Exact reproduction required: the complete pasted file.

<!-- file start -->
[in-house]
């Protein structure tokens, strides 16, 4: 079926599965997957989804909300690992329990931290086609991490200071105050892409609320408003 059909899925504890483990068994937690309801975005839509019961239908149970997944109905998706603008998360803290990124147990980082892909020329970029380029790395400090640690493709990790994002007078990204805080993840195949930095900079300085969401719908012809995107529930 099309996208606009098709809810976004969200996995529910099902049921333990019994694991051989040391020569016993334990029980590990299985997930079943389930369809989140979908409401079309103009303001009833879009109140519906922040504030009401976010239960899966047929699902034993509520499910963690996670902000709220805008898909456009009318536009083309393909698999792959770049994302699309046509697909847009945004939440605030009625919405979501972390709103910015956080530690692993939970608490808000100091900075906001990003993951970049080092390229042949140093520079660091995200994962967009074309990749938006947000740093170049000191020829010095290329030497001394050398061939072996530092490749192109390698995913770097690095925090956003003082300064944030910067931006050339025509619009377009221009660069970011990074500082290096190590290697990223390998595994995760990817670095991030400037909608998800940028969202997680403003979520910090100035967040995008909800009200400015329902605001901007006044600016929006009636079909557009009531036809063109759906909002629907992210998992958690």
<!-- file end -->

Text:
[in-house]
């Protein structure tokens, strides 16, 4: 079926599965997957989804909300690992329990931290086609991490200071105050892409609320408003 059909899925504890483990068994937690309801975005839509019961239908149970997944109905998706603008998360803290990124147990980082892909020329970029380029790395400090640690493709990790994002007078990204805080993840195949930095900079300085969401719908012809995107529930 099309996208606009098709809810976004969200996995529910099902049921333990019994694991051989040391020569016993334990029980590990299985997930079943389930369809989140979908409401079309103009303001009833879009109140519906922040504030009401976010239960899966047929699902034993509520499910963690996670902000709220805008898909456009009318536009083309393909698999792959770049994302699309046509697909847009945004939440605030009625919405979501972390709103910015956080530690692993939970608490808000100091900075906001990003993951970049080092390229042949140093520079660091995200994962967009074309990749938006947000740093170049000191020829010095290329030497001394050398061939072996530092490749192109390698995913770097690095925090956003003082300064944030910067931006050339025509619009377009221009660069970011990074500082290096190590290697990223390998595994995760990817670095991030400037909608998800940028969202997680403003979520910090100035967040995008909800009200400015329902605001901007006044600016929006009636079909557009009531036809063109759906909002629907992210998992958690």